By Simdi Gloria:-
According to an official source on Monday, Lebanon’s caretaker prime minister, Hassan Diab, has declined to be questioned by the judge who charged him and three former ministers with negligence over the Beirut port blast.
A stockpile of ammonium nitrate, stored unsafely for years, detonated in August, killing 200 people, injuring thousands, and devastating entire districts.
Lebanese are still waiting for answers four months since one of the biggest non-nuclear blasts on record.
Judge Fadi Sawan has underlined the political hurdles facing the investigation as he has met push back from influential parties.
Some politicians accused Sawan of being selective and overstepping his powers by charging ministers. Others, including the head of the Beirut Bar Association, said the move showed courage.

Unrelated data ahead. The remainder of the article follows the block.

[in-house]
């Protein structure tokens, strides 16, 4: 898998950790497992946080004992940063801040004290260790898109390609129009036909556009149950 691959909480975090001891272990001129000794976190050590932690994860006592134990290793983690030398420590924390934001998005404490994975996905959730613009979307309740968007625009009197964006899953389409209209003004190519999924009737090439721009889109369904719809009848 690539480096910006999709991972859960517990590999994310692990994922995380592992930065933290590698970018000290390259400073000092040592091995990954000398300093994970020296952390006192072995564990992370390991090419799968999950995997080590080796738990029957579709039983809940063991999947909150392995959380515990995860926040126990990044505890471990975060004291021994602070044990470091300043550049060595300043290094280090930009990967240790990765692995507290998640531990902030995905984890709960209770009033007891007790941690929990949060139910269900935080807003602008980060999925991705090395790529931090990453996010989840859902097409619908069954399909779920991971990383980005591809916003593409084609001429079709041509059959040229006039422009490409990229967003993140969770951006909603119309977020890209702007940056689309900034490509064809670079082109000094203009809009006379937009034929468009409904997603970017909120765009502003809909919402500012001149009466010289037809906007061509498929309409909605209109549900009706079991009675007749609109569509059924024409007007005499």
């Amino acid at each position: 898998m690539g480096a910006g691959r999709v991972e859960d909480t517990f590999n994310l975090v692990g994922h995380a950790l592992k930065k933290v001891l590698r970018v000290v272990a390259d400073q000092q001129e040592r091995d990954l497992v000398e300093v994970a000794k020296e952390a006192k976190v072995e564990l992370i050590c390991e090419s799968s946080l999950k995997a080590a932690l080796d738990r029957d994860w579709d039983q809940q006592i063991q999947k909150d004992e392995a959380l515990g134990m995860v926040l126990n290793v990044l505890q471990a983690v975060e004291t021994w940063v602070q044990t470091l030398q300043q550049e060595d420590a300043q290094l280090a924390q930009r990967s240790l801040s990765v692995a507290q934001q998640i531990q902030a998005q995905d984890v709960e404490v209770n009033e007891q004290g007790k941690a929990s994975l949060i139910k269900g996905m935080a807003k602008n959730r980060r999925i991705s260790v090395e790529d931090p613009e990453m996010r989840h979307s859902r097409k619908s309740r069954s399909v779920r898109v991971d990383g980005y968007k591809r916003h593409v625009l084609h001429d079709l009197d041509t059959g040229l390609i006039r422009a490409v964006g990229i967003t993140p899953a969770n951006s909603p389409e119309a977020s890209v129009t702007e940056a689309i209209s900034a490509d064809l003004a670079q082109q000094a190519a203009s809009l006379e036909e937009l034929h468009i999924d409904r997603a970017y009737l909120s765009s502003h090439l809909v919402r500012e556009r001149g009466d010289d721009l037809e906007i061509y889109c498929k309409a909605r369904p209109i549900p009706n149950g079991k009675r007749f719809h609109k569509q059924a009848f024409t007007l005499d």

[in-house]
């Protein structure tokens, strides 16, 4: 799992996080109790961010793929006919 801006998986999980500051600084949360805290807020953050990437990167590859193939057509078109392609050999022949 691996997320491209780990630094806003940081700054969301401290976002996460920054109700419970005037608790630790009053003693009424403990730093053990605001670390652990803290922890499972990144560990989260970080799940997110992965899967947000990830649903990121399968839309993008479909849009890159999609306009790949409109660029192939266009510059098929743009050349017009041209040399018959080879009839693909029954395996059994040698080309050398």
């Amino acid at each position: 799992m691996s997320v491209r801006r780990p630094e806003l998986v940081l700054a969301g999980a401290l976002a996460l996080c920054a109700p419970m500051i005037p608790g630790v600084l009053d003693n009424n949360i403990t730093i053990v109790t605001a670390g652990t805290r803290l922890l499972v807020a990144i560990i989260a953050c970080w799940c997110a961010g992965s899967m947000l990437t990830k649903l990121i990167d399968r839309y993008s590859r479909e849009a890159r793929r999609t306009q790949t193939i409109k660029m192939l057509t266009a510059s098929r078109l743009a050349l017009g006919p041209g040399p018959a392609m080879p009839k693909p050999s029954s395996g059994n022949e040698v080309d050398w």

The outgoing premier “has said everything he has to say about this file, full stop,” according to his office. Diab, who has testified as a witness, quit after the disaster but continues to serve in a caretaker role.
Judge Sawan requested an appointment from Diab’s office but was told he would not agree to be questioned, the official source at the prime minister’s office said.
Lebanese newspaper al-Joumhouria quoted the caretaker interior minister, Mohammed Fahmi, as saying, he would not enforce any arrest warrants for Diab or the other officials if they refused to be questioned. “And let them pursue me if they wish,”
The ex-ministers charged by Sawan are members of parties allied to Hezbollah, which said the charges smacked of “political targeting”. Two are from Parliament Speaker Nabih Berri’s Shi’ite Amal party, which also accused the judge on Monday of breaching the constitution.
Lebanon’s senior Christian cleric, Maronite Patriarch Bechara Boutros Al-Rai, said on Sunday he hoped reactions to Sawan’s move would not obstruct the probe or cause “a national division on a sectarian basis.
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